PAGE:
When reverse causation bias was taken into account, physical inactivity was not associated with all-cause dementia or Alzheimer’s disease, although an indication of excess risk of dementia was observed in a subgroup of physically inactive individuals who developed cardiometabolic disease
These findings suggest that intervention strategies targeting physical inactivity alone will have limited effectiveness for dementia prevention
Contributors: All authors participated in designing the study, generating hypotheses, interpreting the data, and critically reviewing the paper. MKi wrote the first draft of the report. Other members of the writing group were AS-M, SSa, JEF, GDB, and MJ. JP and JVL, with support from MJ and STN, analysed the data. MKi, JP, and MJ had full access to anonymised individual-participant data from all constituent studies. The corresponding author attests that all listed authors meet authorship criteria and that no others meeting the criteria have been omitted.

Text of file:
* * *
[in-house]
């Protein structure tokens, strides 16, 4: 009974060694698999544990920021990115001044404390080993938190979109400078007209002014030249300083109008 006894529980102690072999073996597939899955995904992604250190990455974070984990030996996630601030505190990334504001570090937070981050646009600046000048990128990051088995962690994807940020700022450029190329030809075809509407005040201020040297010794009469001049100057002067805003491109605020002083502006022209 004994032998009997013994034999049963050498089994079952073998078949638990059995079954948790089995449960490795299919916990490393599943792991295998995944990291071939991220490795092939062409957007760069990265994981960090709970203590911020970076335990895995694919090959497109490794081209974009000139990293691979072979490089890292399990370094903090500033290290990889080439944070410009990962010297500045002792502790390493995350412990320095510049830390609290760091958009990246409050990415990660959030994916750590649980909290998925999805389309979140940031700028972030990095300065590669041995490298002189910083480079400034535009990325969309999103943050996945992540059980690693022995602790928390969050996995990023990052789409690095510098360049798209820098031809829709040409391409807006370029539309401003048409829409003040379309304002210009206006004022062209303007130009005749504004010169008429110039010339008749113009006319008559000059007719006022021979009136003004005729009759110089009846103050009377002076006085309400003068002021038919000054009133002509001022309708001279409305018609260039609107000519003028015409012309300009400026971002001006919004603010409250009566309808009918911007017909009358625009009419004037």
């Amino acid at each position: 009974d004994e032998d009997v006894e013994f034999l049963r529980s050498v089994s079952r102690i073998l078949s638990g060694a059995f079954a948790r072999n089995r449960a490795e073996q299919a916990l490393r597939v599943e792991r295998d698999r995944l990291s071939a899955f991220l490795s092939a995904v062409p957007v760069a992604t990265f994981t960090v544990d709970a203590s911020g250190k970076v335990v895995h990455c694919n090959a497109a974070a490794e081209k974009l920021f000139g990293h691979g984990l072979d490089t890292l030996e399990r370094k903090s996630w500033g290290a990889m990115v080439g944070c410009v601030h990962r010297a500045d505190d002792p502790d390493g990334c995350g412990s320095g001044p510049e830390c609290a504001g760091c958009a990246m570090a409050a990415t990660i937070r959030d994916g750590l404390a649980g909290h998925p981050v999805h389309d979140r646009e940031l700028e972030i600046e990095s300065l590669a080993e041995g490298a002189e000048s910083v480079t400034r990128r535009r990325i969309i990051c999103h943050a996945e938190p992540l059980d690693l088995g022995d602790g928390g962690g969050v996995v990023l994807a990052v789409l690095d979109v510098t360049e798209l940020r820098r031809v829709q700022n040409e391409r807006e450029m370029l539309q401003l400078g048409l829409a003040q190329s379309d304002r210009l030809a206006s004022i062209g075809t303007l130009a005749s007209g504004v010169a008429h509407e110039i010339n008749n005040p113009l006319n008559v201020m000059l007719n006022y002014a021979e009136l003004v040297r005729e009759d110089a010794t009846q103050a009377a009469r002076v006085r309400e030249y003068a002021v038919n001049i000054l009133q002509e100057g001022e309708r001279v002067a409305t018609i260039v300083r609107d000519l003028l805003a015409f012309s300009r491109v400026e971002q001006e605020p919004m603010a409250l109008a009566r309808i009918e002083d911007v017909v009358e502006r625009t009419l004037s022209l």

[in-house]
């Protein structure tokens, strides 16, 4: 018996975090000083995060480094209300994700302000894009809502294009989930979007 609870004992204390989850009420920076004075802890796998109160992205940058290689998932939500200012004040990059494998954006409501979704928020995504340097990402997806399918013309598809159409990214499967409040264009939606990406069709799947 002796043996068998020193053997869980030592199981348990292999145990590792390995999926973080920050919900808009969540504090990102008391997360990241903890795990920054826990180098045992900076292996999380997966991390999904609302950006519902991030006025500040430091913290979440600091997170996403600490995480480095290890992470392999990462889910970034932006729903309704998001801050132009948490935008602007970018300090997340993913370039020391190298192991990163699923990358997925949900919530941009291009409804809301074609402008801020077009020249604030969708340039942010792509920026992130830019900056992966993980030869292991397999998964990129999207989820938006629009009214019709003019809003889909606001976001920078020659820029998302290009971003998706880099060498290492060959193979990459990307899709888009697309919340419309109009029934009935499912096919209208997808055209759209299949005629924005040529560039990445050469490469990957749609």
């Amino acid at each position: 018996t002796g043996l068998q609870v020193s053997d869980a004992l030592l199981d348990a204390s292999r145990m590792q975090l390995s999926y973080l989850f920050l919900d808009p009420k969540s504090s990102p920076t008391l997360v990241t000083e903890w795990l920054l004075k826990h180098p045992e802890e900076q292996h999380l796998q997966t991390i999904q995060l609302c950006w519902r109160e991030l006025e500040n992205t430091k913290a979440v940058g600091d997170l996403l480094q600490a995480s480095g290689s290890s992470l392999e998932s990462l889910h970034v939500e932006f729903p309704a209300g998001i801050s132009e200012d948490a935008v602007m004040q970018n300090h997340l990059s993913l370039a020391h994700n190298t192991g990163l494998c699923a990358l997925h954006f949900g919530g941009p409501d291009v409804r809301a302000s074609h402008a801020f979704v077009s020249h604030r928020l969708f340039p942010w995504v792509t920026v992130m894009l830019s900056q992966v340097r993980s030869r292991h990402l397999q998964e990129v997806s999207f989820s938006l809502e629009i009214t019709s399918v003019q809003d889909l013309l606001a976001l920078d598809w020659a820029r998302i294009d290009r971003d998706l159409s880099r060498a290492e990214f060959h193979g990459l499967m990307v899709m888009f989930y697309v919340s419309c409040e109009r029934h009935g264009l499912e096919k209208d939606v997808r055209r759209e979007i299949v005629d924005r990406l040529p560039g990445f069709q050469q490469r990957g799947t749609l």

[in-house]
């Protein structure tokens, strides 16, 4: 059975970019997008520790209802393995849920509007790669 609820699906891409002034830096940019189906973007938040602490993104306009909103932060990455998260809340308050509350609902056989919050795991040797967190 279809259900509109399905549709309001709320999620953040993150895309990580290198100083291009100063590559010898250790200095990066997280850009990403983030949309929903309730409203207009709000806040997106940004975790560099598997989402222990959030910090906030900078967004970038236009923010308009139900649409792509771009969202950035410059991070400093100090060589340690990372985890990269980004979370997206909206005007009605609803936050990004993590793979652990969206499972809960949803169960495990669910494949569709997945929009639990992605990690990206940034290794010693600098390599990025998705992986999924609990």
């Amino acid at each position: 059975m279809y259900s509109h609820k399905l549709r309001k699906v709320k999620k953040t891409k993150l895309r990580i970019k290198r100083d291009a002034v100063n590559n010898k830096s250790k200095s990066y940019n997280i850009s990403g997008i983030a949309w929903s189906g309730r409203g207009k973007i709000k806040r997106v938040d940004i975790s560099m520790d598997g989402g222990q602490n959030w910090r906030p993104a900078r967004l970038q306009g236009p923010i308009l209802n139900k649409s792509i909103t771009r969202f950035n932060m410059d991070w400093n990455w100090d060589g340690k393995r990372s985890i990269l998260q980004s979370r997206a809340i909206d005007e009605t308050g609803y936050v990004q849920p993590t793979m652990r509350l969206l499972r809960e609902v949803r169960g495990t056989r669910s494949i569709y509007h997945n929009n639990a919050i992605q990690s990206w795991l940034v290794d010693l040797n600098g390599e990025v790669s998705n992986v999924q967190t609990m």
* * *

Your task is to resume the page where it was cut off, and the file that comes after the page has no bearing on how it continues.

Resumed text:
Funding: The IPD-Work Consortium (PI, MKi) has received funding from NordForsk (70521, the Nordic Research Programme on Health and Welfare), the UK Medical Research Council (MRC S011676), the Academy of Finland (311492), and Helsinki Institute of Life Science (H970). MKi and AS-M were also supported by the US National Institutes on Ageing (NIA R01AG056477). JP and STN were supported by NordForsk. SSa was supported by the MRC (S011676). GDB was supported by the MRC (P023444/1) and NIA (1R01AG052519-01A1). JVL was supported by the Academy of Finland (311492). MJS was supported by the British Heart Foundation (32334). PNS was supported by Helsinki Institute of Life Science (H970). MJ was supported by the Academy of Finland (311578). The funders had no role in the design and conduct of the study; collection, management, analysis, and interpretation of the data; and preparation, review, or approval of this manuscript.